What is Elder Abuse?

Elder abuse is harming or assaulting people who are over 65 years of age. Elder abuse is usually committed by family members, close friends, acquaintances, staff at nursing homes/long-term care facilities and/or any individual who they depend on for their livelihood. In other words, people who abuse the elders are usually people who are in a position to control, have a significant impact over, or who are well-known and trusted by the elderly. The act of neglecting the elderly is also a form of abuse. Elders who are being abused usually show the following symptoms:

  • Depression, fear, anxiety and/or passive behaviour
  • Dehydration from lack of eating
  • Unhygienic, and have a rash or inflammation on the skin
  • Overly calm
  • Losing personal belongings, such as money, jewelry, or dentures without any particular reason

Type of Elder Abuse

Physical Abuse

  • Hitting or pushing
  • Locking in a room or forcing to remain in a certain place, such as a bed or chair

Sexual Abuse

  • Sexual assault or forcing to engage in sexual activity

Financial  Abuse

  • Forced to sell properties or belongings
  • Stealing money, pensions and/or belongings
  • Misusing Power of Attorney
  • Fraud, counterfeiting, extortion

Neglect

  • Not providing adequate food or leaving them without appropriate health care or treatment
  • Intentionally not fulfilling the needs of the elderly

Emotional Abuse

  • Embarrassing, threatening, ignoring, insulting
  • Treating the elderly as a child

Reasons for unreported Elder Abuse

Elderly victims are generally reluctant to report while being abused, for the following reasons:

  • Fear of possible retaliation
  • They are controlled by the perpetrators and depend on them physically, emotionally and financially
  • They are embarrassed to disclose that they are being abused by their family members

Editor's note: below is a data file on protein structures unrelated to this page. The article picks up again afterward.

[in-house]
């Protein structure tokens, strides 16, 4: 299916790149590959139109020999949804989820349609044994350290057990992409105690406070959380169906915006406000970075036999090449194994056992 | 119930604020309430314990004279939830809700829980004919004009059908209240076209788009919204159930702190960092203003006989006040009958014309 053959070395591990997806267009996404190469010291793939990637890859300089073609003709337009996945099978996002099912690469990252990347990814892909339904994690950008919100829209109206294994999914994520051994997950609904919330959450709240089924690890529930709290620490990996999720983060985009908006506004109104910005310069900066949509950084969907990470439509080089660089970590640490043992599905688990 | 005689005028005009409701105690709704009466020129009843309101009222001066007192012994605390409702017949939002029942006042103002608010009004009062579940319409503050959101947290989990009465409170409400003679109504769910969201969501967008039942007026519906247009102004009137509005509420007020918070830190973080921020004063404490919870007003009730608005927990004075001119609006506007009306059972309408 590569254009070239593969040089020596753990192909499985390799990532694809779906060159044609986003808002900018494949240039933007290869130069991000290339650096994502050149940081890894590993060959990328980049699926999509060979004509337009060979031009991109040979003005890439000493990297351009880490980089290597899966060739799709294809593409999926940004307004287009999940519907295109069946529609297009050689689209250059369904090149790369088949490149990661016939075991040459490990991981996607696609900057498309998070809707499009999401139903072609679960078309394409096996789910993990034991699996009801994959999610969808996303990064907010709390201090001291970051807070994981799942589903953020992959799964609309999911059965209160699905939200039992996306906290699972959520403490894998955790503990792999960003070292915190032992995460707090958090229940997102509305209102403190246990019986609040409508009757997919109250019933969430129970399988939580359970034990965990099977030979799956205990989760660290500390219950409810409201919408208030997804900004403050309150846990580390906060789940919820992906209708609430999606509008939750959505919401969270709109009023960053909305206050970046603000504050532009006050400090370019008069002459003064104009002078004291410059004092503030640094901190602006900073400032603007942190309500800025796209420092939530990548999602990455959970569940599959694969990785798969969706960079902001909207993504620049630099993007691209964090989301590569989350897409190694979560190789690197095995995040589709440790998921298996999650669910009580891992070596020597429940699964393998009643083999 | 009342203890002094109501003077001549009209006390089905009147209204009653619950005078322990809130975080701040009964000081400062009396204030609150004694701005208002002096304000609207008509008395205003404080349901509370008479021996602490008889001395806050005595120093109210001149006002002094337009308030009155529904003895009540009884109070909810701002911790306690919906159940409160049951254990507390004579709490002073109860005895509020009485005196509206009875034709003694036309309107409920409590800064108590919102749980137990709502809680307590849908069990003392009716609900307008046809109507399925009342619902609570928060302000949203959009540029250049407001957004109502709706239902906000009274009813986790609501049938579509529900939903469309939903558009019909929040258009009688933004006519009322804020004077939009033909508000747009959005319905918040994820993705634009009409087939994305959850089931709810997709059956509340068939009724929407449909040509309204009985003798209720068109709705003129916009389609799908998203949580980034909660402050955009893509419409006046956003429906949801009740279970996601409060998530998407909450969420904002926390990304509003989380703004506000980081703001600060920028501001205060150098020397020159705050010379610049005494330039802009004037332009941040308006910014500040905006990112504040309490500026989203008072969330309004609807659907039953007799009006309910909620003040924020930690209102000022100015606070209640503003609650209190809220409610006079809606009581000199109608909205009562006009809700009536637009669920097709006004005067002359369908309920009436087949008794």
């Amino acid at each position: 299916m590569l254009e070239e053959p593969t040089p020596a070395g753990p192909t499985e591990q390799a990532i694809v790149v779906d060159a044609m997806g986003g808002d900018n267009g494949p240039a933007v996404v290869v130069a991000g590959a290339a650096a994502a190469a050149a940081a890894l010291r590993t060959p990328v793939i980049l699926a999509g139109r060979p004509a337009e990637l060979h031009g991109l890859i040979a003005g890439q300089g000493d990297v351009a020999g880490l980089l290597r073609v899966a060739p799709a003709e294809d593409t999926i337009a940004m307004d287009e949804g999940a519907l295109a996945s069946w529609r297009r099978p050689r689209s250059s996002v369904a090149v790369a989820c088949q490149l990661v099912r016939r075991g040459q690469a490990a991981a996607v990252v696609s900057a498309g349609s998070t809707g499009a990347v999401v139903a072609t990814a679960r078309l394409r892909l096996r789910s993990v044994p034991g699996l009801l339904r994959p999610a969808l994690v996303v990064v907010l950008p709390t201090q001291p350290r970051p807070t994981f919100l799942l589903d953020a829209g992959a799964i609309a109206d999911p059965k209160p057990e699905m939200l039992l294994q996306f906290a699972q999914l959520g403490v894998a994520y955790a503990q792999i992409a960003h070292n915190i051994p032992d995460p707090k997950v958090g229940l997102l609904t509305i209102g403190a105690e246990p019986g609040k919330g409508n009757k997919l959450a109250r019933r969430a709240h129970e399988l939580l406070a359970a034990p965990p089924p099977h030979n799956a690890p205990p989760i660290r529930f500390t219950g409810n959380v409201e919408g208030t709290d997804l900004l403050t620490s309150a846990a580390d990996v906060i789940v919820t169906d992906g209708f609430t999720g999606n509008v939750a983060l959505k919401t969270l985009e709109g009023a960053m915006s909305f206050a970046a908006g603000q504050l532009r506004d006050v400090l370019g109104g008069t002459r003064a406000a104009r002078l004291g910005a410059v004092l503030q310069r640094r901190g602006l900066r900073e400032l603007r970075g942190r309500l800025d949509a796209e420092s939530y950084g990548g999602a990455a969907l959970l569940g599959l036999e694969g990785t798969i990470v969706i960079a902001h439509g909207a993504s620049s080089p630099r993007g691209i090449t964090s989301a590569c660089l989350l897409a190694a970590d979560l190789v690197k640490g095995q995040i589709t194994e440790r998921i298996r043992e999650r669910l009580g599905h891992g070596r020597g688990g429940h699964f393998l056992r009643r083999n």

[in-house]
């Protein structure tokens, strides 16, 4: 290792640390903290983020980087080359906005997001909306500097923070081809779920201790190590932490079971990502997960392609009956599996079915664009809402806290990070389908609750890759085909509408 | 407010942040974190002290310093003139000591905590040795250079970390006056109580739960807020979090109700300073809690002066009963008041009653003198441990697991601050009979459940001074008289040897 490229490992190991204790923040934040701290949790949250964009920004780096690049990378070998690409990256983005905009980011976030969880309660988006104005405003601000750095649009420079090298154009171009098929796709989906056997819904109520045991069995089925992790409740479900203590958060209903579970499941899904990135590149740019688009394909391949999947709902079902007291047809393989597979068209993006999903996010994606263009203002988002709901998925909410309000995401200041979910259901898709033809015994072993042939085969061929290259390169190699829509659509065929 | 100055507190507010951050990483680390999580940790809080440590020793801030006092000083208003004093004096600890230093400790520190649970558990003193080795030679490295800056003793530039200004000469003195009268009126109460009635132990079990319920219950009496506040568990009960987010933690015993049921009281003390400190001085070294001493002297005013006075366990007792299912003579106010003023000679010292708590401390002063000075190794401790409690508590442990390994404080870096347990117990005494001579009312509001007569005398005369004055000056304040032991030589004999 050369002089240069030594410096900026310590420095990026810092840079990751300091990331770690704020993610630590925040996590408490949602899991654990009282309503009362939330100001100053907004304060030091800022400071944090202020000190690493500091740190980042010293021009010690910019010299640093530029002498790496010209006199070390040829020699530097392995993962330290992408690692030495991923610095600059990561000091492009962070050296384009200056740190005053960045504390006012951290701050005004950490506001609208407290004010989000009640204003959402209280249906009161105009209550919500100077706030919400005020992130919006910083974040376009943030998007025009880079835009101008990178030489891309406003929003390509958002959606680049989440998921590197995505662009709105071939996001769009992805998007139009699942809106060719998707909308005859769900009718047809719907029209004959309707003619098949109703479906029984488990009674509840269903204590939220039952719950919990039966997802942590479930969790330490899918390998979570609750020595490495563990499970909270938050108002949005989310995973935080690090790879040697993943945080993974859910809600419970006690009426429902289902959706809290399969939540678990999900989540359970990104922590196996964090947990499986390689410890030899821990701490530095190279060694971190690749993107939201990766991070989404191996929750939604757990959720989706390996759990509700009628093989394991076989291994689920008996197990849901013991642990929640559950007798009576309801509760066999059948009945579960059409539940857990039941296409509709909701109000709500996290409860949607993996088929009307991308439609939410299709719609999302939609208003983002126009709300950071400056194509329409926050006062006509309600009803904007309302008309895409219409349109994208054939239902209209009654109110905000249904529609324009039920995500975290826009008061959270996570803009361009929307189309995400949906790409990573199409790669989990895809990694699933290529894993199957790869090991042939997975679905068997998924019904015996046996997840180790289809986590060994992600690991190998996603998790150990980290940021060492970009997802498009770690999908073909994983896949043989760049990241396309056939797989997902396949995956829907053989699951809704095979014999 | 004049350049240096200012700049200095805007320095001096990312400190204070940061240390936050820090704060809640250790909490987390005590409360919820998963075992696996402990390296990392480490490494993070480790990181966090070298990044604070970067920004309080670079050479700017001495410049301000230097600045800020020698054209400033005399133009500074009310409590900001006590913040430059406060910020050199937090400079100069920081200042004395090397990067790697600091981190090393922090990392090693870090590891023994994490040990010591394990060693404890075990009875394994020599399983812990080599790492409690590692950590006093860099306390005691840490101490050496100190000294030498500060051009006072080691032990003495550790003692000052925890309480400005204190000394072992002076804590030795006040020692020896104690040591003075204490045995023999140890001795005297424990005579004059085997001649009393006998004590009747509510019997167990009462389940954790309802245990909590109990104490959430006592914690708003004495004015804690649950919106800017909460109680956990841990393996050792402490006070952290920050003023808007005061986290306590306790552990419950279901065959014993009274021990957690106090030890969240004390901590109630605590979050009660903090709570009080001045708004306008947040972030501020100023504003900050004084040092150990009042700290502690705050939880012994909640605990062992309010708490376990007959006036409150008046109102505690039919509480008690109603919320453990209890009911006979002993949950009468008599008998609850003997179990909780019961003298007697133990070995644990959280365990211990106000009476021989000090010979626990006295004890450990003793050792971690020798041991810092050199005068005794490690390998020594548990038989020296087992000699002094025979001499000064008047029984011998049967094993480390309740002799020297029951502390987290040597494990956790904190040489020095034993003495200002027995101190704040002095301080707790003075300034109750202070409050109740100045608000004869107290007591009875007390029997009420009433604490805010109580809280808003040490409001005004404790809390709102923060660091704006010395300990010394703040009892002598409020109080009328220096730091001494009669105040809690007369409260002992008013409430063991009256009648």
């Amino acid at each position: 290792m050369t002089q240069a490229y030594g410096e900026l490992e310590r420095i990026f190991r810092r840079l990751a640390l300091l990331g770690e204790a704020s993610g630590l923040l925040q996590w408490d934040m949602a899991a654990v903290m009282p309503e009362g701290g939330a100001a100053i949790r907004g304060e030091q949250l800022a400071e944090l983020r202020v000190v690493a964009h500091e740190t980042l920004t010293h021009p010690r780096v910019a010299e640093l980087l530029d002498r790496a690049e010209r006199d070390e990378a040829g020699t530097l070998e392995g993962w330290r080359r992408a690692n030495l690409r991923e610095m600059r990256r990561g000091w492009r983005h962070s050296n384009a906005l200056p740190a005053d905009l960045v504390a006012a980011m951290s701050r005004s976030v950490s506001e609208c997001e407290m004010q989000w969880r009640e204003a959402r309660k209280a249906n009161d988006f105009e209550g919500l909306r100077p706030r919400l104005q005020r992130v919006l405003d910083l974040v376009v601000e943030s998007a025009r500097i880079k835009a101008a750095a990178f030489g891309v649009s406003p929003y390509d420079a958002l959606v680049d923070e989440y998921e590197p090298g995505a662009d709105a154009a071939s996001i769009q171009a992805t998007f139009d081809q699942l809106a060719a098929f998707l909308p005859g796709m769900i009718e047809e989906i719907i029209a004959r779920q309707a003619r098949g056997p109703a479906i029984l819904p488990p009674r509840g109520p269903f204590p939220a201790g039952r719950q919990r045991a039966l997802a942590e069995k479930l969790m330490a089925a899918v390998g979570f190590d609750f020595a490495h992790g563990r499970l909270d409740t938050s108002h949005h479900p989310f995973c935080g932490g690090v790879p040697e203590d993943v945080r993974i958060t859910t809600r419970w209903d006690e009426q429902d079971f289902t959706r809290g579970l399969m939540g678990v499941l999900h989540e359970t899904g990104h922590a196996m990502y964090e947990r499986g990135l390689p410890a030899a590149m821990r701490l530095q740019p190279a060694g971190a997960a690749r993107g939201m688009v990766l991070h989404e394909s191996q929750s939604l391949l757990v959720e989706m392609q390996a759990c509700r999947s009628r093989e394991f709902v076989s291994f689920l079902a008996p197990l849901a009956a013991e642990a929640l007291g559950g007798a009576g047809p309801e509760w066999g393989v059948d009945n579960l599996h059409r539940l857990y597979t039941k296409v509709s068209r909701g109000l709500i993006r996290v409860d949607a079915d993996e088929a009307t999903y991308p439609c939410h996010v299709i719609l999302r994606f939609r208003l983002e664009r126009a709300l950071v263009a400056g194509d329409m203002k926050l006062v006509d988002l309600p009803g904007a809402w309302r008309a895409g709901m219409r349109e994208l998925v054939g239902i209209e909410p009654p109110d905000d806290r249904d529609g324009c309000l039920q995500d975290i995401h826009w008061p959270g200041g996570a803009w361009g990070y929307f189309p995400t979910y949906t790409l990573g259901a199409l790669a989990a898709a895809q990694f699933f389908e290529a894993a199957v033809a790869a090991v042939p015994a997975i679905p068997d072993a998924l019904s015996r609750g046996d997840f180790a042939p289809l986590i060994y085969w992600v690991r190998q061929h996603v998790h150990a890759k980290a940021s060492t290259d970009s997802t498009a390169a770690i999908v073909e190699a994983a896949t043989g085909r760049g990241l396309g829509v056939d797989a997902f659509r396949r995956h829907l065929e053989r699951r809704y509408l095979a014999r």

• They believe that police or social worker cannot do anything to change their situation

How to prevent elder abuse?

  • Know your rights and seek appropriate advice
  • Prepare in advance by assigning a Power of Attorney (POA) who can take care of your finances, but consult with a lawyer first
  • Be familiar with your financial situation and be cautious when you are in a situation of lending money
  • Make sure pension checks are deposited directly into your bank account
  • When inviting someone to live with you, do a thorough screening of the person in advance.
  • Be familiar with benefits and services available (e.g. Meals-on-Wheels, special transit services, etc.)

Provincial Contact List

In an emergency, contact 911 or your local emergency services (Police, Fire, or Ambulance)

Ontario Provincial Police
1-888-310-1122 (24 hour toll-free)

Toronto Crime Stoppers
1-800-222-TIPS (8477)

Ministry of the Attorney General’s Victim
1-888-579-2888 (toll-free)

Victim Support Line or in Toronto
416-314-2447

Seniors’ InfoLine
1-888-910-1999 (toll-free)
/ 416-314-7511 (Toronto) /1-800-387-5559 (TTY)

Ontario Network for the Prevention of Elder Abuse
416-916-6728

Advocacy Centre for the Elderly
416-598-2656

Ontario Association of Community Care Access Centre
416-750-1720

Retirement Home Complaints Response and Information Service
1-800-361-7254

Long-Term Care
1-866-434-0144

ACTION Line 
1-800-387-5559(TTY)

Find Out More

For more information on elder abuse and access to publications, please visit:

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